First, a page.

New Perspectives on Affordable Housing in the U.S.

October 10, 2018

Jeremy Johnson, Citi's Co-Head of Citi Community Capital, recently joined New Cities Foundation for a discussion on the affordable housing space in the U.S. We recap the dialogue here.

Check out our recent partnership with New Cities called "The Big Picture: Affordable Housing" for perspectives from experts across the industry. Follow #CitiforCities to continue the conversation in social.

Could you tell us a little about Citi Community Capital and your role at the firm?

Citi Community Capital (CCC) is Citi's community development lending and investment arm. We provide products and resources to finance underserved areas across the U.S. At CCC, I co-head our origination efforts across Project Finance and Structured Lending and Investing. Last year, Citi financed approximately $6.7 billion in transactions in the affordable housing, healthcare, education, urban renewal and small business sectors across 153 U.S. cities.

How would you define affordable housing?

The definition of affordable housing is now quite broad and is often dependent on context. Eligible affordable housing typically includes both regulated and non-regulated (i.e., workforce) multifamily housing developments where rents are affordable to individuals earning not more than 80% of the Area Median Income (AMI) in the community where the project is located. The term "affordable housing" may also include housing plans established by state and local governments at AMI levels that more specifically reflect the AMI demographics of their constituent populations.

Can you talk about some of Citi's recent transactions in the affordable housing space?

Abrams Hall Senior, a former Army barracks at the Walter Reed Medical Campus, will feature 64 apartments for seniors earning 50 percent of AMI and 16 permanent supportive housing apartments for seniors earning 30 percent or less of AMI. The barracks were originally constructed in 1976 as housing for soldiers receiving long-term medical care who were able to live semi-independently. Citi also provided $213 million in financing to renovate Ocean Bay Apartments, a 1,395-unit distressed public housing development that suffered considerable damage caused by Hurricane Sandy in 2012. The project will convert through HUD's Section 8 Rental Assistance Demonstration ("RAD") program and will be issued an automatically-renewable 20-year Section 8 Project Based Voucher Contract to be administered by the New York City Housing Authority (NYCHA).

What are your biggest challenges in the affordable housing sector?

The critical need for affordable housing sharply outpaces the available supply . Access to financing plays an important role in lessening that gap. Housing is a critical element of any healthy community, in addition to other factors like access to healthcare and education. Solving the challenge of insufficient affordable housing is a high priority for Citi, as well as for nearly all the communities we serve.

What is driving the housing affordability crisis?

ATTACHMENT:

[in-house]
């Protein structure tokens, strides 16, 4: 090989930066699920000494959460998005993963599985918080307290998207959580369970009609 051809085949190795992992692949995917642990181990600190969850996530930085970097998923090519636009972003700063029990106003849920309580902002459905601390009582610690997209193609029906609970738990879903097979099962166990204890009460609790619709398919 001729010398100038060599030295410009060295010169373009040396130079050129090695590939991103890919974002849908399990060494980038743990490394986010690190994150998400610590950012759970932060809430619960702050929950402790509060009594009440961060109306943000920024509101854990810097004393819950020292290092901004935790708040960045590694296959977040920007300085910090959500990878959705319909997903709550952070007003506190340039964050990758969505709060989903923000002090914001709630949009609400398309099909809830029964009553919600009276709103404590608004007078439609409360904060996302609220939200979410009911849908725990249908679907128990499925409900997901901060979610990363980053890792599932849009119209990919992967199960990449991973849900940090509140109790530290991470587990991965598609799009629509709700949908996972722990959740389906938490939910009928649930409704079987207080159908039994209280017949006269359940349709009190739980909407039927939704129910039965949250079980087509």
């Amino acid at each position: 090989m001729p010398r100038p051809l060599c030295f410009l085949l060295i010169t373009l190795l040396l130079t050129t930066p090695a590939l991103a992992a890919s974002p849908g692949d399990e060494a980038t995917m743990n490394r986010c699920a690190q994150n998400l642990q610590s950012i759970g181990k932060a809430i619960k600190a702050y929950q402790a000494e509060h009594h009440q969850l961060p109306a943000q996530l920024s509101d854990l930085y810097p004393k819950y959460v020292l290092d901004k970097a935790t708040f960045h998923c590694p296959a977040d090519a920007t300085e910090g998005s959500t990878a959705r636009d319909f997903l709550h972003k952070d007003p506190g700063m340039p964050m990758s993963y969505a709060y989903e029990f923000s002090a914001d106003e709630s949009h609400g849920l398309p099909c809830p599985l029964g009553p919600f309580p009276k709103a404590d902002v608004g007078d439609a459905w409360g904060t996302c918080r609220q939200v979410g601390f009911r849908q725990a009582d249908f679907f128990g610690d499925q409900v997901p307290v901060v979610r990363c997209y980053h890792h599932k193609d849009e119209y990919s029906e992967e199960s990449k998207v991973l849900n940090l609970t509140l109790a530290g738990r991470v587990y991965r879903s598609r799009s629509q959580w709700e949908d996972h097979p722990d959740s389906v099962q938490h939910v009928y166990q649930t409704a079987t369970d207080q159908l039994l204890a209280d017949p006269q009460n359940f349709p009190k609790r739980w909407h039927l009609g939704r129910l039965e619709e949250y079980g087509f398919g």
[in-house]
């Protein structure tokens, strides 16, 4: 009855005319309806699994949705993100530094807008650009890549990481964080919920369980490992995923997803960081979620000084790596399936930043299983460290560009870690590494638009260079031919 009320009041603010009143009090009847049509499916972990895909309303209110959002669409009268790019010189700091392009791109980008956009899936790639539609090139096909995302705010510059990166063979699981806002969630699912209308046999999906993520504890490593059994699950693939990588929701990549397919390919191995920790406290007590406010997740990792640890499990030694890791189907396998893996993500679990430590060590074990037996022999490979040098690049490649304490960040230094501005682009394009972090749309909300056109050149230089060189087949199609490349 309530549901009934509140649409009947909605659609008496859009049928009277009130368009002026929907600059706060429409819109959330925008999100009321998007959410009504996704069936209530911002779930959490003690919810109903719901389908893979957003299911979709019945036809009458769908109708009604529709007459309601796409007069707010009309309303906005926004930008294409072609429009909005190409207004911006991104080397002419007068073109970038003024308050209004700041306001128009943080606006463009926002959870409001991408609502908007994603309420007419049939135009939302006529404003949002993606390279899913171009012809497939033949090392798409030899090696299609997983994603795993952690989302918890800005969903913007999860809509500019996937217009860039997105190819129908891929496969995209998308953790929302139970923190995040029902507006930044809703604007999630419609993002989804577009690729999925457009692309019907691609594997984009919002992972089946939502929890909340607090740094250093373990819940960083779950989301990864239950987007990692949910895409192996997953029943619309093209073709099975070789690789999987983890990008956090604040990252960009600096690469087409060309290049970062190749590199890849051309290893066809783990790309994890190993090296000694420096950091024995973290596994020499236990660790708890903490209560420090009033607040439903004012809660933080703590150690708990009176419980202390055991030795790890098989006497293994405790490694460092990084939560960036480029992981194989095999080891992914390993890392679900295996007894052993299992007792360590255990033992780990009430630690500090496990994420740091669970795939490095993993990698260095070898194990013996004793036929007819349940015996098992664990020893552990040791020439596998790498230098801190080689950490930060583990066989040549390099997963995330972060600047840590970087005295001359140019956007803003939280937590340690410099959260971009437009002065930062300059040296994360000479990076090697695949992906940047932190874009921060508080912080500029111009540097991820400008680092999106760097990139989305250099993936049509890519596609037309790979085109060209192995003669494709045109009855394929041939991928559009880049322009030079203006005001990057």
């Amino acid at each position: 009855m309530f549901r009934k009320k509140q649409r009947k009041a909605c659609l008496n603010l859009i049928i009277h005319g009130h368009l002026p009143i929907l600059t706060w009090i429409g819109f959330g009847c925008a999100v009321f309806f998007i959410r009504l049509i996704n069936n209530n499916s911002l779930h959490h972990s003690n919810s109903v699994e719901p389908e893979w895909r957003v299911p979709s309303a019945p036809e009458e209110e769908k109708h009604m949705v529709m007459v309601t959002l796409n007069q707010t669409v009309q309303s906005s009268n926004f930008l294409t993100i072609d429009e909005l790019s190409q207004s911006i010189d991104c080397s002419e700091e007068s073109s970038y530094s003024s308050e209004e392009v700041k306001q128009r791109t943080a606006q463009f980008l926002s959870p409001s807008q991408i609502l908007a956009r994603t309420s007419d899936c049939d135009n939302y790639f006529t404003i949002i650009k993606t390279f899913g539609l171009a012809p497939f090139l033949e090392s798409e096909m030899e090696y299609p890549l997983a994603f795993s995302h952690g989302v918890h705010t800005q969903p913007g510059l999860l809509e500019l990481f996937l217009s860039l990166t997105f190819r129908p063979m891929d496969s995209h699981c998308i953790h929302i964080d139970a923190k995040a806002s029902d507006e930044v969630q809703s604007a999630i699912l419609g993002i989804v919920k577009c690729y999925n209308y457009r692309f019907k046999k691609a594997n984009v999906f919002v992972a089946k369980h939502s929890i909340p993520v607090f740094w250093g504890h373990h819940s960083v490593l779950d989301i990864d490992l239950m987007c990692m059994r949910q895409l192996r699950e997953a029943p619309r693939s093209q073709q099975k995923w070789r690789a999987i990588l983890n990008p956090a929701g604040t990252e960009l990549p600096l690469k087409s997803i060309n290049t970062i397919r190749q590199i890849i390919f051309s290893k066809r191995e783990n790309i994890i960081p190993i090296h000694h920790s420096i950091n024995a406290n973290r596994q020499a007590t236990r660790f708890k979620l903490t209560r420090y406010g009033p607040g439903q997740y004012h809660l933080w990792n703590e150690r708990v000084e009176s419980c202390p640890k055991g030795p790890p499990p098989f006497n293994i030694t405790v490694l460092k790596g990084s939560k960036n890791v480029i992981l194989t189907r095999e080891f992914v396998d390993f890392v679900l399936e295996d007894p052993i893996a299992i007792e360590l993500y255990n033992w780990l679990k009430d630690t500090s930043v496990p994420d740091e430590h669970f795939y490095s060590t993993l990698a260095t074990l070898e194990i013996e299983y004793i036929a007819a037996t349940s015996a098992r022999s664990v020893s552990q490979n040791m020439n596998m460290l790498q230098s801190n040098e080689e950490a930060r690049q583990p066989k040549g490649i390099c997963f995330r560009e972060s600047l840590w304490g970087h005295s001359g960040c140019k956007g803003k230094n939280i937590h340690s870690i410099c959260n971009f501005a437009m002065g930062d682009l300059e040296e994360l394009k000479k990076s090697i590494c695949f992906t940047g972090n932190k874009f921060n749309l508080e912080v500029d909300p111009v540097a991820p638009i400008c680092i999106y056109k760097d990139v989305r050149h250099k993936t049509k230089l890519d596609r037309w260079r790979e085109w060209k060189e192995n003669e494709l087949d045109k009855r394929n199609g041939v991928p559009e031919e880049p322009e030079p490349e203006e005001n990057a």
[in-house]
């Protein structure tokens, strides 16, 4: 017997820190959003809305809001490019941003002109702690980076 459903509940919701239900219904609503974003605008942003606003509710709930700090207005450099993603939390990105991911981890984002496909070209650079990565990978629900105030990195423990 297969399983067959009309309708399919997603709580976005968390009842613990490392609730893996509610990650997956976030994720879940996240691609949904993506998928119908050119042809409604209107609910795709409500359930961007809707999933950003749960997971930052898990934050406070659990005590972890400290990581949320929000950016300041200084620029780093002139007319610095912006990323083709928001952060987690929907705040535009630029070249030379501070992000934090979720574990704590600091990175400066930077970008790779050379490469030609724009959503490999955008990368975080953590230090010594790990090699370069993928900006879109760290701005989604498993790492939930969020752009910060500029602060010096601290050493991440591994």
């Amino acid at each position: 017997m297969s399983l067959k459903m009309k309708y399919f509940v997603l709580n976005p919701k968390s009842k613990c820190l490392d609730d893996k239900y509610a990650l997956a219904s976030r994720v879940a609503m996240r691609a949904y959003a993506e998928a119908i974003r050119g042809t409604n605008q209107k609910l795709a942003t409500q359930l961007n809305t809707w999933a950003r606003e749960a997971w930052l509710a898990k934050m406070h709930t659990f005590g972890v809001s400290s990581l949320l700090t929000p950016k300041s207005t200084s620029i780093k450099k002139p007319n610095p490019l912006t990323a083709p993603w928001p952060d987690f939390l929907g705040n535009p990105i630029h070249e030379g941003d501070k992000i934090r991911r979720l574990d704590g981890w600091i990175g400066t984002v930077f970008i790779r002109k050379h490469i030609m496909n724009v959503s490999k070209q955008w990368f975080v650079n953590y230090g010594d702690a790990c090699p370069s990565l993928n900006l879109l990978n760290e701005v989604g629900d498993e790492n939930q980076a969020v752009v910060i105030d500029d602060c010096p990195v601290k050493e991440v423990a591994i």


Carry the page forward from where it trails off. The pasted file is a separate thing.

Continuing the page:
Overall demand for rental housing has exceeded supply. Households that rent are increasingly renting for longer periods before entering into homeownership. Both these factors have contributed to a sharp increase in rents across the multifamily rental market. Rents have outpaced incomes, causing more individuals and families to become rent-burdened.

Is the lack of affordable housing primarily an urban issue, or does it impact the suburbs as well?

While the issue is most acute in high cost urban areas the issue is a national one. It touches both cities and suburbs and even some rural communities. People aged 65 and over have been and continue to be the most burdened segment of the population, and many of those individuals live outside the big urban centers.

Are there any easy solutions to ironing out these issues?

As with any difficult problem, there is no single, one-size-fits-all solution. The low-income housing tax credit (LIHTC) has been the most direct and effective means for creating more affordable multifamily housing, and we anticipate it will continue to be an important component of future solutions.

What does the future of affordable housing look like?

I believe we will continue to see a trend toward more mixed income developments, where affordable housing is integrated with conventional multifamily housing. We have seen this trend in cities across the country as it helps to create incentives that support the ongoing creation of additional affordable housing.

With the population aging and more seniors than ever rent burdened, how do we take care of our growing seniors' needs?

Affordable housing focused on seniors is of critical importance in the US. Resources should be prioritized for affordable seniors multifamily housing that is close to public transportation, health centers and other health service providers that care for a growing and largely underserved segment of our country's population.

Are there other programs that should be emphasized to encourage the development of multifamily affordable housing?

One of the most common forms of direct support to affordable housing has been local tax abatements, which are provided by municipal authorities in exchange for restricting units for low and moderate income households.These tax abatements have been particularly effective in preserving at-risk affordable housing that would otherwise be sold and converted to market rate apartments. We also believe there should be more sharing of "best practices" between municipalities, as we see some very good ideas executed in certain pockets of the nation that are not frequently enough replicated elsewhere.

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